The branch was owned and maintained by the Severn and Wye Co. to just short of the quarries. The lines within the quarries were provided by the traders although often the S&W provided the tramplates.
The line was extended for short distances from time to time as the quarries developed, the Severn and Wye generally supplying the plates and the owners doing the rest.
Howler’s Slade Branch ran parallel to but above the Speech House to Coleford road for most of its 1 mile course and was begun in 1811. In addition to various pits and quarries, the branch also served a chemical works at Cannop Bridge and a foundry. Although derelict by around 1920, the track was not removed until 1941. From its crossing of the B4226, its course can be traced, crossing Cannop brook by a bridge with cast iron railings, past the remains of the chemical works and then over the B4234 Cannop-Lydbrook road immediately to the North
Much of the tramway route is over level ground but embankmentss andaand cuttings were employed in places.
Wimberry Slade Branch – originally terminated near Wimberry Colliery, but the line was later extended to serve other pits, and was completed at the same time as the main line. A broad-gauge railway branch was laid over the first half-mile as far as Wimberry Colliery in 1868, however the tramroad branch continued in use. Abandonment was authorised in 1874, however the western section continued in use, terminating on a wharf at Hopewell sidings. A succession of alterations were made to the tramroad over the years – with new sidings being laid as late as 1928. Part of the line was in occasional use in 1939, however in 1940, 14 chains were taken up for repairing the Bixslade branch. In 1943 the remaining 38 chains were damaged by military traffic along the line which was removed entirely in 1946. Traces of the tramway can be followed from where the railway bridge crosses the B4234.
The Wimberrry Slade branch is marked on the tithe map and the 1st-3rd County Series OS maps. The western section of the route can be traced on aerial photographs. The tramroad extends for 520m in an east/west direction along a dry valley and continues to the east a little further. The western end terminates at Wimberry quarry.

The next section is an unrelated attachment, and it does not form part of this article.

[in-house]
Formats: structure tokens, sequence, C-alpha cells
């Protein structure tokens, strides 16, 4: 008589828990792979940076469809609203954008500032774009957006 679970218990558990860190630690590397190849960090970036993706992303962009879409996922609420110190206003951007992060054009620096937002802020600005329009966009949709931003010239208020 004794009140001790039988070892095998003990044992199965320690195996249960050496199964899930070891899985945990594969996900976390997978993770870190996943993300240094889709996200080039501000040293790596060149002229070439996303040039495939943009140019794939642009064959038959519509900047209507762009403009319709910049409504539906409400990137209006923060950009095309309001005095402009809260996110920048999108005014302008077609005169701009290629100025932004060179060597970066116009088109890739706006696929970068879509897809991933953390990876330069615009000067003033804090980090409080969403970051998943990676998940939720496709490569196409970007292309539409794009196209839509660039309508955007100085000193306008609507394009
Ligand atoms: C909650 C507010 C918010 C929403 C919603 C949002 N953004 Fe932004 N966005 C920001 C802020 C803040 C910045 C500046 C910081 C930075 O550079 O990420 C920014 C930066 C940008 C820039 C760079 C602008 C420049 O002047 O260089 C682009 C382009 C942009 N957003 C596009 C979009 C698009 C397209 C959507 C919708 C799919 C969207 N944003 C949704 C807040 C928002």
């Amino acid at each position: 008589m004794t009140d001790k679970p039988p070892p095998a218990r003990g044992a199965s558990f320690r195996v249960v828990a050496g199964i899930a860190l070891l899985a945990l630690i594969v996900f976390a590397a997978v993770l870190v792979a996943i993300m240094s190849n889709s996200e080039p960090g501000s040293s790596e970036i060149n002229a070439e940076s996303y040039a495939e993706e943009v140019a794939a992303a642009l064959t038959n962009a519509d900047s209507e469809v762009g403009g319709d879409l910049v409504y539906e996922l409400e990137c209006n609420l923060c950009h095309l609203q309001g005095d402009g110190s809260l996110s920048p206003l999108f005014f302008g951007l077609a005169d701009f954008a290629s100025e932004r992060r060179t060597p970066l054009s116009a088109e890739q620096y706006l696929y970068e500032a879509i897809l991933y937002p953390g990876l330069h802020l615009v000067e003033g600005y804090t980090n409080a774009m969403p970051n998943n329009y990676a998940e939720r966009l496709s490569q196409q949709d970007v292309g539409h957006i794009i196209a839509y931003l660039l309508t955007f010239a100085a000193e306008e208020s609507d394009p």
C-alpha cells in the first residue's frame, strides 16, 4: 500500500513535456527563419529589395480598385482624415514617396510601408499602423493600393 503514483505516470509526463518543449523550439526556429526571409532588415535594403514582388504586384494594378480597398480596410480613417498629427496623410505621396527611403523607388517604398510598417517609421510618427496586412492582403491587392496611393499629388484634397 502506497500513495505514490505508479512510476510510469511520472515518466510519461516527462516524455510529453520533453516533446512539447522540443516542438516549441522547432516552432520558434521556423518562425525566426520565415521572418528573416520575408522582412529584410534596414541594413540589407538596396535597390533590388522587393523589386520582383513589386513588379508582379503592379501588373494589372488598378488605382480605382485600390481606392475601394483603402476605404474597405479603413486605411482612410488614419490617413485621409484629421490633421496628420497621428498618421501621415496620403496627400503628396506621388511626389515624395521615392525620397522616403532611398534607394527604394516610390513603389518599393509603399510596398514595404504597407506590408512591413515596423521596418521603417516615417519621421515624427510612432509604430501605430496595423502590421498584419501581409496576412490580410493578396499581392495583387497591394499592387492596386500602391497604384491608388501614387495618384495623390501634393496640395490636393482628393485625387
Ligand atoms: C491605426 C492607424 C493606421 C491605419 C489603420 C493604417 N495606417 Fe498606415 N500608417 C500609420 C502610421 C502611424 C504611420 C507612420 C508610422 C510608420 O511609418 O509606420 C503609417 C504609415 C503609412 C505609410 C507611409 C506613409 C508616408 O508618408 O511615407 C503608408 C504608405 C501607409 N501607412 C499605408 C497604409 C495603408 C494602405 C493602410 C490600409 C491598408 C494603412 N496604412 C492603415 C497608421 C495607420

Churchway Branch – the tramroad at Churchway was authorised in 1810, however no connection was made to the Forest of Dean Tramroad and in 1814 rails were taken up. Eventually in 1823 a licence for a connection was eventually given. At Mirystock the Churchway branch curved from the main line and in 1847 a new curve was put in making a triangular junction. In 1865 following the opening out of the Mirystock tunnel into a cutting a new line was laid improving the access to the Churchway branch. Abandonment of the tramroad branch was authorised in 1877 and the tracks taken up almost immediately.
The Severn and Wye Co built a branch from Mirystock to Churchway, where a junction was made with the Bullo Pill tramroad in 1812. A short loop line at Mirystock was constructed in 1847 to give better access to the Churchway branch from the south, a second spur to the Churchway branch was constructed in 1865.
Lydbrook Incline is heavily overgrown. The steep descent to the Wye at Lydbrook was an inclined plane controlled by ropes, which was abandoned by 1856.
Bishopswood Branch – completed in 1814, was linked by an inclined plane to the forge on Lodgegrove Brook. The branch ran as far as the Ross road in 1833. It carried little traffic and the track was taken up in 1874.
This was an extension from the original terminus at Lower Lydbrook, taking the line onwards to the Wye at Bishopswood. It was opened to serve the Bishopswood Ironworks. From the site of Lower Lydbrook station it curved towards Vention Lane, which it crossed below the Royal Spring Inn, and then on to the B4228 near the turning to Ruardean. Apparently, until the early 1950s, the route from Ventions Lane was used byuby horse drawn cartstcarts to supply Incline Cottages with coal.
1. English Heritage’s Monument Protection Programme (MPP) Step 3 report.
2. Gloucestershire County Council Historic Record Archive which holds a great deal of source information. Monument No. 5701.
3. Fiona Small & Cathy Stoertz; The Forest of Dean Mapping Project, Gloucestershire: A report for the National Mapping Programme; English Heritage, National Monuments Record Centre, Great Western Village, Kemble Drive, Swindon, 2006.